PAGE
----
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The Warwick-Edinburgh Mental Well-being Scale (WEMWBS) is a scale of 14 positively worded items for assessing a population's mental wellbeing. We commissioned Warwick and Edinburgh Universities to develop WEMWBS in 2006 to support work to develop Scottish mental health indicators for adults.

WEMWBS is suitable for adults aged 16 and above and also for use at a population level in teenagers aged 13 years and over in samples of over 100.

A shortened version the Short Warwick-Edinburgh Mental Well-being Scale (SWEMWBS), with 7 items is also available.

This page explains the national use, development and testing of WEMWBS.

Warwick University Medical School’s WEMWBS pages provide information on

  • uses of WEMWBS
  • registering to use WEMWBS
  • user guides and templates
  • other languages and developing new translations
  • scoring and interpretations of scores
  • availability of data
  • WEMWBS 14 item scale and the 7 item scale.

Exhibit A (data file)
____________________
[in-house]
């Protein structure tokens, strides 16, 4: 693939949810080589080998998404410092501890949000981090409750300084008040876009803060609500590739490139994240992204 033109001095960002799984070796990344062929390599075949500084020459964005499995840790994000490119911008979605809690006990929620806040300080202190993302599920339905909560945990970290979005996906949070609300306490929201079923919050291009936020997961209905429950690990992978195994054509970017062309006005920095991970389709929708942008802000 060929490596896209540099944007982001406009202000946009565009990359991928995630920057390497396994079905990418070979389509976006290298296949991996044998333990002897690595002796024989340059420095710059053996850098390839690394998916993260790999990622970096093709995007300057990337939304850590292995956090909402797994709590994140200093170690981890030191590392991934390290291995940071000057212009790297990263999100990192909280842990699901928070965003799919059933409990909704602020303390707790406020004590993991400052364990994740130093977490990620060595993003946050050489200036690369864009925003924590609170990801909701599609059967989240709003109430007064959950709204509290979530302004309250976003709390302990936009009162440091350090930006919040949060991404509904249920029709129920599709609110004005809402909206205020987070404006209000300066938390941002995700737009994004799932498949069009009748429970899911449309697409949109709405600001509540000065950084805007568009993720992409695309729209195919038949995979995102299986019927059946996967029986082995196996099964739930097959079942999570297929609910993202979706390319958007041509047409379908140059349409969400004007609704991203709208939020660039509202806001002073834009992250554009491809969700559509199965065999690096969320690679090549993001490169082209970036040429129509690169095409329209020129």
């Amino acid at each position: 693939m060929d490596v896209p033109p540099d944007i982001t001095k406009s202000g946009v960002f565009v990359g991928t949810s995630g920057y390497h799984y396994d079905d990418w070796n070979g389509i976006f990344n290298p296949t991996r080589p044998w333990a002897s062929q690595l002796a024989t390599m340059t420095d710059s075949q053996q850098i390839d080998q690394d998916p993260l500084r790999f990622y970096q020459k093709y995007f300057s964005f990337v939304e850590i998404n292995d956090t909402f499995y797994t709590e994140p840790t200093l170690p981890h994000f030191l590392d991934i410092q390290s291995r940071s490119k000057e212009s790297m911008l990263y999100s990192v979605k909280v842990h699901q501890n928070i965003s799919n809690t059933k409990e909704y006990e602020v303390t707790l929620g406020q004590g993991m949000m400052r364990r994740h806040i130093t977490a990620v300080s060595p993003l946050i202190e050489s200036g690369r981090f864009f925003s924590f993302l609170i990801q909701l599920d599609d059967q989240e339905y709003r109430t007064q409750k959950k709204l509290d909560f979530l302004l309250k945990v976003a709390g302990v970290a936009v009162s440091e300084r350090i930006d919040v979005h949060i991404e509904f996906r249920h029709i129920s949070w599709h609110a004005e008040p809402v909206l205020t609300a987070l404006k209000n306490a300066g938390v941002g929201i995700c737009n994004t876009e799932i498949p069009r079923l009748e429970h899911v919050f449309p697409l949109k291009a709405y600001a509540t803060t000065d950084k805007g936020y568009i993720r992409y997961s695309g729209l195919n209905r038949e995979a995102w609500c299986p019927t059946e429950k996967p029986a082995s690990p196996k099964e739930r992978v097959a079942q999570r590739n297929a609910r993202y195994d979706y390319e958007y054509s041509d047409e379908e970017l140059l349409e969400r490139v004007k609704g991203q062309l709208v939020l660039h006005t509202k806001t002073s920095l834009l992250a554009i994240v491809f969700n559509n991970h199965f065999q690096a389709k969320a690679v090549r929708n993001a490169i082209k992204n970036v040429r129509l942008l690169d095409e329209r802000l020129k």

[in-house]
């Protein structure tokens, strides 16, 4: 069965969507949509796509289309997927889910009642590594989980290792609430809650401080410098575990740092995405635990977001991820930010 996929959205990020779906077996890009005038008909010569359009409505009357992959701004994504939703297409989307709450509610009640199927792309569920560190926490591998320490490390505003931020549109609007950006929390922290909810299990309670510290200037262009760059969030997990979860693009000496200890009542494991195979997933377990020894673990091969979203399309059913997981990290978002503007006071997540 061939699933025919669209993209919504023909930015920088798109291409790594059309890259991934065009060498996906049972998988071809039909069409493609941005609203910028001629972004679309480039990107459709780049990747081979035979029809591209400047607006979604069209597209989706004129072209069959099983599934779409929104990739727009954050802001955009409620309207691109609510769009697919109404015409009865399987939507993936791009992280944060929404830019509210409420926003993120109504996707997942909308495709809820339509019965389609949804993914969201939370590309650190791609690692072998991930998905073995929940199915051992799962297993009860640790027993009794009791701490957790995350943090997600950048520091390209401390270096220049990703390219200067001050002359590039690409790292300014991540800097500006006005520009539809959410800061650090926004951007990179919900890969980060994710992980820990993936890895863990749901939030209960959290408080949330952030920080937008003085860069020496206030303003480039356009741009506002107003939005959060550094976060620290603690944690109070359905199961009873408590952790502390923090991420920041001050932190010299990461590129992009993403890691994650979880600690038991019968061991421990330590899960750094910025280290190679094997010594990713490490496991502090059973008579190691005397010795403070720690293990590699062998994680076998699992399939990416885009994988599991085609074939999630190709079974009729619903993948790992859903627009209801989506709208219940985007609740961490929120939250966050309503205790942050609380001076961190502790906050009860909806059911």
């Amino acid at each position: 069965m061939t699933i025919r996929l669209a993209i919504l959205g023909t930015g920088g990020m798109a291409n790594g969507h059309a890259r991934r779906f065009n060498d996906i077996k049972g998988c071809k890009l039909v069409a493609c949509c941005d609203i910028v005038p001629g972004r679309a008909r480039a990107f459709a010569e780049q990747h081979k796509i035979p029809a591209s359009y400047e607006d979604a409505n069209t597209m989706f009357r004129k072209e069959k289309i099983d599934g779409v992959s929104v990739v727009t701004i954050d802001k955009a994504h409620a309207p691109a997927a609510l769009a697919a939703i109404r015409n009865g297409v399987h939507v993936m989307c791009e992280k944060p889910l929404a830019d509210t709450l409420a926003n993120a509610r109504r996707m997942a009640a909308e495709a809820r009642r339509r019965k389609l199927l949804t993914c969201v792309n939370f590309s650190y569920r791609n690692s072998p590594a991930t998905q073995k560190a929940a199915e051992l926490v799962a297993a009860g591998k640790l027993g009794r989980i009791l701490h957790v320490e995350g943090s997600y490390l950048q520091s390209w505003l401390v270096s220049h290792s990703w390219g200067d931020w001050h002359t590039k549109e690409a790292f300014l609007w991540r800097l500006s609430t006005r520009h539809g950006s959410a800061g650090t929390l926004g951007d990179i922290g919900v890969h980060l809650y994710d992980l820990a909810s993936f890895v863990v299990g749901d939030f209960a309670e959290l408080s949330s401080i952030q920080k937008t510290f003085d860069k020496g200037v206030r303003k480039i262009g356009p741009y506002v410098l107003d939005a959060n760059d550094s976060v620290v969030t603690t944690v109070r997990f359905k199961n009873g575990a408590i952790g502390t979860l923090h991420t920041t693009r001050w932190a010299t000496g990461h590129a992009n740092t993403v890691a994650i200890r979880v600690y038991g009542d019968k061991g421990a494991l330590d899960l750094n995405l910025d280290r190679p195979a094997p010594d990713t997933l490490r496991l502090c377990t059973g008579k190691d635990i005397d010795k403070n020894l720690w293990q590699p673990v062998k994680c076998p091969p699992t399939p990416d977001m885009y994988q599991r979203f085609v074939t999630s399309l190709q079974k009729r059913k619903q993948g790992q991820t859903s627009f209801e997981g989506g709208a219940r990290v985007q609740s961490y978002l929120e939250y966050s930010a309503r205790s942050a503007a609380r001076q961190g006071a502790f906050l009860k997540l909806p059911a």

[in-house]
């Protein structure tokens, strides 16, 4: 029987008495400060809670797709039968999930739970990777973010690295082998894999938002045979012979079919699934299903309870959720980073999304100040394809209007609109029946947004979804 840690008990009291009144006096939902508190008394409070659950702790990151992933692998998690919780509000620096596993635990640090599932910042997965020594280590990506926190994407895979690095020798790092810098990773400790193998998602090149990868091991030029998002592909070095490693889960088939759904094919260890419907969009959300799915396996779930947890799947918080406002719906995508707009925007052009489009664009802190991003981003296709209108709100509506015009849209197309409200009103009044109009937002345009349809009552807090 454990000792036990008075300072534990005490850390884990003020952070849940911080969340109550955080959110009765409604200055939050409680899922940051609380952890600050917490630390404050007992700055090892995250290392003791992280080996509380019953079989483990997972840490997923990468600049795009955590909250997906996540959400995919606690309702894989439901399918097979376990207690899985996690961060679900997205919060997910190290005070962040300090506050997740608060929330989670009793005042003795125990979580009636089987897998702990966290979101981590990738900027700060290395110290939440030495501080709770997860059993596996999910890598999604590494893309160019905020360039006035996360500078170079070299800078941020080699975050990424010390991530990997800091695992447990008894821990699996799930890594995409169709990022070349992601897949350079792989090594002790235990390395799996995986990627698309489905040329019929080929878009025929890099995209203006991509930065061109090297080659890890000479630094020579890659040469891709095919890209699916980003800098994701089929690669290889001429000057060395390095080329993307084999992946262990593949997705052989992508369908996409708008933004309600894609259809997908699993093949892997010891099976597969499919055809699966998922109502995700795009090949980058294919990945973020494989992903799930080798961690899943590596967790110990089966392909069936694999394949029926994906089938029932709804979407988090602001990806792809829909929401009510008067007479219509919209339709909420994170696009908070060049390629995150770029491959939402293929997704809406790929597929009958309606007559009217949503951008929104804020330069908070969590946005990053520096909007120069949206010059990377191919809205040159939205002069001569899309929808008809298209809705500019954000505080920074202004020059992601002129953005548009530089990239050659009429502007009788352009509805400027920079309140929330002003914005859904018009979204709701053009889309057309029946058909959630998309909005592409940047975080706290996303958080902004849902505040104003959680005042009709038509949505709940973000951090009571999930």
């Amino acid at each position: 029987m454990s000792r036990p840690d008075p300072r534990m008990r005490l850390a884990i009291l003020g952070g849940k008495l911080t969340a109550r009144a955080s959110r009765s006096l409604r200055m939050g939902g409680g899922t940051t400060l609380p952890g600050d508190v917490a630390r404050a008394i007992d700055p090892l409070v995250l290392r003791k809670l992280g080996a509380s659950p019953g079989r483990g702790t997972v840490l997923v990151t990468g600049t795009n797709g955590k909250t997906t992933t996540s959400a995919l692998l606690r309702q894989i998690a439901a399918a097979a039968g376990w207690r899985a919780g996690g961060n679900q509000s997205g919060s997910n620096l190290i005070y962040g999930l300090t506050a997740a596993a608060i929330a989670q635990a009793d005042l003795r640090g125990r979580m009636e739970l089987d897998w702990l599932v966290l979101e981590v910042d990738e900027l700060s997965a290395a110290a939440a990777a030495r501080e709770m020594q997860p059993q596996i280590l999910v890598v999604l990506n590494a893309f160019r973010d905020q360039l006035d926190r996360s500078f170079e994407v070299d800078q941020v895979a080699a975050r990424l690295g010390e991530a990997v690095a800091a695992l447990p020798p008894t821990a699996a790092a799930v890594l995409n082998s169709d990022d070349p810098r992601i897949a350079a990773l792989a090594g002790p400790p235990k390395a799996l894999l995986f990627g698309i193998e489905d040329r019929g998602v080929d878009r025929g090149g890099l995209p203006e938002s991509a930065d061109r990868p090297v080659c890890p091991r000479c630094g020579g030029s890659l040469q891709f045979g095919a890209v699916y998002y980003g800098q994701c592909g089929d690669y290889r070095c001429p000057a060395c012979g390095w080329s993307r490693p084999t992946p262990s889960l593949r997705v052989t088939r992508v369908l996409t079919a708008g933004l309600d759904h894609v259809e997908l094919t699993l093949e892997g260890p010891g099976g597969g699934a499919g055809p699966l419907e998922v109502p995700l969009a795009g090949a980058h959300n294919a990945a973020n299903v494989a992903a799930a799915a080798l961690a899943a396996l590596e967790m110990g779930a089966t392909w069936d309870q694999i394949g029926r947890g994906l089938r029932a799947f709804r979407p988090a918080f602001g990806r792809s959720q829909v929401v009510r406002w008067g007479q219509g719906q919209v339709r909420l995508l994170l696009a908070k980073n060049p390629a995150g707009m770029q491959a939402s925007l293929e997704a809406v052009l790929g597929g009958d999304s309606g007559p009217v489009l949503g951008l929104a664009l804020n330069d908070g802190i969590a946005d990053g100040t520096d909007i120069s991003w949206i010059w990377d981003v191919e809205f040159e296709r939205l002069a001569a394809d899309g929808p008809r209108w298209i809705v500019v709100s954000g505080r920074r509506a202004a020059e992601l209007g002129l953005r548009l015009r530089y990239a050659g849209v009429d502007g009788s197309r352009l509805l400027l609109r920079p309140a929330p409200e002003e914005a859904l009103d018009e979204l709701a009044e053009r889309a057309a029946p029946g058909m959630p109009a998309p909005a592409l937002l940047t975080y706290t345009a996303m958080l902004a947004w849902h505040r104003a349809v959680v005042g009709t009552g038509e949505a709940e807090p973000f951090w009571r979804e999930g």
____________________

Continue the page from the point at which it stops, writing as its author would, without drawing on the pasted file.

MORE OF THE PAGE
The user guides include a Practice Based User Guide.

Copyright information

You must register before use, and if reproduced include the copyright statement, make no changes to the scale, wording or layout and  include in any report the statement of development and ownership found in the WEMWBS User Guide (external site) Appendix vii, Conditions of using WEMWBS.

National use

You can use WEMWBS data which has been collected nationally for research and to provide population norms for comparison. These include

Development and testing

In 2006, we commissioned Warwick and Edinburgh Universities to develop a scale for assessing a population’s mental wellbeing (adults aged 16 years and above). This WEMWBS scale covers both aspects of mental wellbeing - feelings and functioning aspects of mental wellbeing. It was validated with both student and general adult populations in the UK.

Further testing showed that it is possible to create a 7 item version, SWEMWBS. This presents a more restricted view of mental wellbeing than the 14 item WEMWBS, although the scores from the two scales are highly correlated.

You can read more information on this research below

We also commissioned Warwick and Edinburgh Universities to test the suitability of using WEMWBS with children aged 13 to 16. This work, the WAVES project, was carried out in 6 schools in Scotland and England between March 2008 and October 2009.

You can read more information on the research in the WAVES Project report. The validation research is also published in a BMC Public Health journal article BMC Public Health 2011 11 487 (external site).

Information on subsequent testing and research (external site) is available on the Warwick University’s Medical School website.